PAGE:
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Hi I have a table in mysql:

CREATE TABLE user (id INT, name VARCHAR(250));

I query the table:

$result = mysql_query("SELECT id,name FROM user");

I gather the results:

while($row = mysql_fetch_assoc($result) $rv[] = $row;

And I return the data:

echo json_encode($rv);

The problem is that the id returns as string and not int, even before the json_encode. If i force $row['id'] = (int)$row['id']; - it works fine.

How can i force mysql to return the correct data type in the $row?

10x.

share|improve this question
up vote 1 down vote accepted

PDO->bindColumn can this

$stmt = $dbh->prepare($sql);

$stmt->bindColumn('int_col', $intVar, PDO::PARAM_INT);
$stmt->bindColumn('string_col', $strVar, PDO::PARAM_STR);

$stmt->execute();

$stmt->fetch(PDO::FETCH_BOUND);

$intVar will be automatically converted to int

share|improve this answer
    
First thanks, but why do i need to "tell" it the data type when this field is declared in the SQL TABLE as INT ... – aviv Feb 23 '10 at 10:31
    
well, because db interface doesn't support this. All you get from db is an array of strings. You can convert some of these strings to something else at the application level, but this won't happen "automagically" without a full-blown ORM layer. – user187291 Feb 23 '10 at 11:05

Unfortunatly, with PHP <= 5.2, the MySQL functions/classes (i.e. mysql_*, mysqli_*, and PDO) are based on libmysql -- a C library which provides support for communication with the MySQL server.

Functions using that library always return strings, even for integer and float columns -- and there is nothing you can do about that : the only solution is to have some "mapping layer" (like an ORM) that "knows", on the PHP side, which type each column should be, and will do the conversion each time some data is fetched from the database.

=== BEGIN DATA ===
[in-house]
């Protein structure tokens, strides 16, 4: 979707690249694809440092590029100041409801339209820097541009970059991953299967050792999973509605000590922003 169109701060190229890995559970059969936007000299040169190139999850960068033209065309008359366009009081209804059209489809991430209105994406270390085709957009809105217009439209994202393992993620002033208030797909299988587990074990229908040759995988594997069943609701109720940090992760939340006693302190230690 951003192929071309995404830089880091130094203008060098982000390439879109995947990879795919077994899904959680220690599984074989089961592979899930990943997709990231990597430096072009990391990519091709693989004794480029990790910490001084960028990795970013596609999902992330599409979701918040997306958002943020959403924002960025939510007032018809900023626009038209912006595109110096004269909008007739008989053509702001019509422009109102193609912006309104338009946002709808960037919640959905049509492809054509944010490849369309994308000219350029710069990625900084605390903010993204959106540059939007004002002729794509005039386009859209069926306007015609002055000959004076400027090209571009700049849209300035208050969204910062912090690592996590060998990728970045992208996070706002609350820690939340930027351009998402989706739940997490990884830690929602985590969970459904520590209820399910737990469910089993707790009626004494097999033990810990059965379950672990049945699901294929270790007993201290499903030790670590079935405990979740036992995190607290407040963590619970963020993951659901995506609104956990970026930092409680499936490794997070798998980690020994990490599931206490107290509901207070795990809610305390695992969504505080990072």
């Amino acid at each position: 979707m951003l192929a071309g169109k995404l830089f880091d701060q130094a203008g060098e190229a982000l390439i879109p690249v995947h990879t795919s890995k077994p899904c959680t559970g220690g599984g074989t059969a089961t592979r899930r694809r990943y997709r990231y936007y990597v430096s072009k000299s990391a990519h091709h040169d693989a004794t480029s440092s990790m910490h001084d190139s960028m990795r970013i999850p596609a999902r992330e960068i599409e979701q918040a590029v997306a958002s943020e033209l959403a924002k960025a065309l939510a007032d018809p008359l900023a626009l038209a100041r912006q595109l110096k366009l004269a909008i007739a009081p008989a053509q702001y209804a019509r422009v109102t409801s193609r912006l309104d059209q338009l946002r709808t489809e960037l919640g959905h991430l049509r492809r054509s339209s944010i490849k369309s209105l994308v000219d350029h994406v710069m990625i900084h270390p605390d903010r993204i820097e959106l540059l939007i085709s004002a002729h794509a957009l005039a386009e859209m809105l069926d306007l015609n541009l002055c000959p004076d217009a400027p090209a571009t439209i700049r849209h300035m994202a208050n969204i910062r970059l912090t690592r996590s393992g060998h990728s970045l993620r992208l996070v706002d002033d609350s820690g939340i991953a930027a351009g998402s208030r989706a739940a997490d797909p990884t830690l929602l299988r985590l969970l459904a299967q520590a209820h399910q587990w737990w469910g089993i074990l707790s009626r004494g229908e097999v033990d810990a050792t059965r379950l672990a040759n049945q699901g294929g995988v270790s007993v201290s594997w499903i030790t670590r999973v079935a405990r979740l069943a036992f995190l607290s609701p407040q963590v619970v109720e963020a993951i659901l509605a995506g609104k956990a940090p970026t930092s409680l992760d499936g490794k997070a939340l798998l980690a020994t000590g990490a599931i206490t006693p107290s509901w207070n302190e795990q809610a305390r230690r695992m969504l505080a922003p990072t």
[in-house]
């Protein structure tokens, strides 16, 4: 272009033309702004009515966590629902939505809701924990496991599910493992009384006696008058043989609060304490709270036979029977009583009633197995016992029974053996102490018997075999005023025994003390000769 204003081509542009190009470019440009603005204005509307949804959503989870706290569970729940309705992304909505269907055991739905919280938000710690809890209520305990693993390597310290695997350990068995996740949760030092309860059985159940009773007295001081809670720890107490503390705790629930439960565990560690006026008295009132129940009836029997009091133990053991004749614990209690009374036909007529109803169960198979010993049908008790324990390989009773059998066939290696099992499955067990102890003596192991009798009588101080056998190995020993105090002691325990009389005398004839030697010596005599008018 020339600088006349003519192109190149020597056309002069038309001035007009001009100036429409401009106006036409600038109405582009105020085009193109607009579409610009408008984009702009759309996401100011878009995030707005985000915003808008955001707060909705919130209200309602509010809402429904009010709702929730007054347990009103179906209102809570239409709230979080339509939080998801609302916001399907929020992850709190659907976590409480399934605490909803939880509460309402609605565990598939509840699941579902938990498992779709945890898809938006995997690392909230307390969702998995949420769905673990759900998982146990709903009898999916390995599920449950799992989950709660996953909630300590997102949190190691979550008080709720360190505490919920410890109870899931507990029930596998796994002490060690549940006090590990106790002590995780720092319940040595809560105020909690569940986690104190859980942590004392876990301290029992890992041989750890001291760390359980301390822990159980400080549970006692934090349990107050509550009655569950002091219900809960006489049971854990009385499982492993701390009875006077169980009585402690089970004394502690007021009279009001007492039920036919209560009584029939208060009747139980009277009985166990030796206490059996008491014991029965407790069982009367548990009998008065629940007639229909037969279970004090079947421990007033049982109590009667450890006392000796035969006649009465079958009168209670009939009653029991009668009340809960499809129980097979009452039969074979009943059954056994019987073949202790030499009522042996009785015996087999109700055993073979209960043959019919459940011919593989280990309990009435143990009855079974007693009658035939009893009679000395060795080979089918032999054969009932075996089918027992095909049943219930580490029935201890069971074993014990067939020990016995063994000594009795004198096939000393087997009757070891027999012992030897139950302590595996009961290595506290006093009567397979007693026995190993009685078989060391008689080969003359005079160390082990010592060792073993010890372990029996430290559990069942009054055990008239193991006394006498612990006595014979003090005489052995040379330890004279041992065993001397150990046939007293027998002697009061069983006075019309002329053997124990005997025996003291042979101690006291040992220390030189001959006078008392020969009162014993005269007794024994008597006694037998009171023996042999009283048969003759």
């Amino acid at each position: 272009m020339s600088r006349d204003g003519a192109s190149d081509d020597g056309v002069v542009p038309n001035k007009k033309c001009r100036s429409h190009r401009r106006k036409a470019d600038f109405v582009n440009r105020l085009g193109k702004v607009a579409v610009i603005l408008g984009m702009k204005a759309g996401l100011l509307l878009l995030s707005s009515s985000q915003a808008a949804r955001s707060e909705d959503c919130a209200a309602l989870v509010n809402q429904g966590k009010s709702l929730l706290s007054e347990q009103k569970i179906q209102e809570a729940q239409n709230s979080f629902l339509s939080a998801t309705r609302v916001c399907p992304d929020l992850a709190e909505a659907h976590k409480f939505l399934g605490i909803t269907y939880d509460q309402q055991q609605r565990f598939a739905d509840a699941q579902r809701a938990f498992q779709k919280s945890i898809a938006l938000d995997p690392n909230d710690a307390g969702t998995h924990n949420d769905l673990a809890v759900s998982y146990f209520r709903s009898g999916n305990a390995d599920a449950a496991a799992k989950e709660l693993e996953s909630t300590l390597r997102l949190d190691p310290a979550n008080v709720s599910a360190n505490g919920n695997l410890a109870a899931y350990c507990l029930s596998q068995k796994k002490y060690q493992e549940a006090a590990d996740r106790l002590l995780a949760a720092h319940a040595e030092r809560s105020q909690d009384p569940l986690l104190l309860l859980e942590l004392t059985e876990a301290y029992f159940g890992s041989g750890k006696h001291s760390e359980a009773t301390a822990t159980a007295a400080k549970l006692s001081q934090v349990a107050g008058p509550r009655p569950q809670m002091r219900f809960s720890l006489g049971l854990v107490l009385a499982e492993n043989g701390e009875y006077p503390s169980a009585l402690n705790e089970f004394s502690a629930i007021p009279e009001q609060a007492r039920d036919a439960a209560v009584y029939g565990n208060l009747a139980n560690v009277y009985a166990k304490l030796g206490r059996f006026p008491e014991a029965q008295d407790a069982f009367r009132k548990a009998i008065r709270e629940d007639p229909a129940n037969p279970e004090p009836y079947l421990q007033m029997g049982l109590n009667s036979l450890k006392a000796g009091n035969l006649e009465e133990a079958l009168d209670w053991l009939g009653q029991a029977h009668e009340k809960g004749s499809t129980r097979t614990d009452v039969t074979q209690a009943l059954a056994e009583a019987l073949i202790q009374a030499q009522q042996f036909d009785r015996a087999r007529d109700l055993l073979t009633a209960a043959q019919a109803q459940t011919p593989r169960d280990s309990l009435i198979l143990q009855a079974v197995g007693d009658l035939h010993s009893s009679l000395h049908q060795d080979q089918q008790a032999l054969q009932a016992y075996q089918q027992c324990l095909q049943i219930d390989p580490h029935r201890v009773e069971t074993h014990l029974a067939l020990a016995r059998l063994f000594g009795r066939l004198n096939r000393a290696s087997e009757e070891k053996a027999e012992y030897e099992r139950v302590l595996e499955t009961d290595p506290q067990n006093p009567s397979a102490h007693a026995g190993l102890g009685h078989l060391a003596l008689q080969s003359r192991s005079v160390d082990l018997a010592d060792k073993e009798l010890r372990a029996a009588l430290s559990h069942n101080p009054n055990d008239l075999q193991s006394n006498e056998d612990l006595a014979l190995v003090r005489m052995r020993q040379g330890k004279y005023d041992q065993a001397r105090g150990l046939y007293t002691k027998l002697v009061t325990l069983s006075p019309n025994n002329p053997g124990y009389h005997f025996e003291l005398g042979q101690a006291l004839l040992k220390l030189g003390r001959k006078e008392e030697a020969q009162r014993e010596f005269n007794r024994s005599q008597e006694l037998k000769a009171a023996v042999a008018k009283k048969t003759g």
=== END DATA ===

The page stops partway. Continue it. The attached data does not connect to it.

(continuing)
Note : the way you're inserting data doesn't change anything about the fact that you'll get strings when fetching data from the DB.


With PHP >= 5.3, functions that communicate with a MySQL server can use mysqlnd (MySQL Native Driver) instead of libmysql -- this has to be configured at compile-time, though.

And being able to communicate with "native" data-types, under certain circumstances, is one of the nice things that mysqlnd provides ; about that, there should be a couple of interesting informations is this article : PHP: New network traffic, CPU and memory savings with mysqlnd.


To makes things short :

  • With PHP 5.2, you'll only get strings from the database ; and you'll have to do some type-conversion yourself
  • With PHP 5.3, you might get native datatypes -- at least in some cases.
share|improve this answer
    
Very enlightening. Thank you ! – aviv May 29 '11 at 6:44

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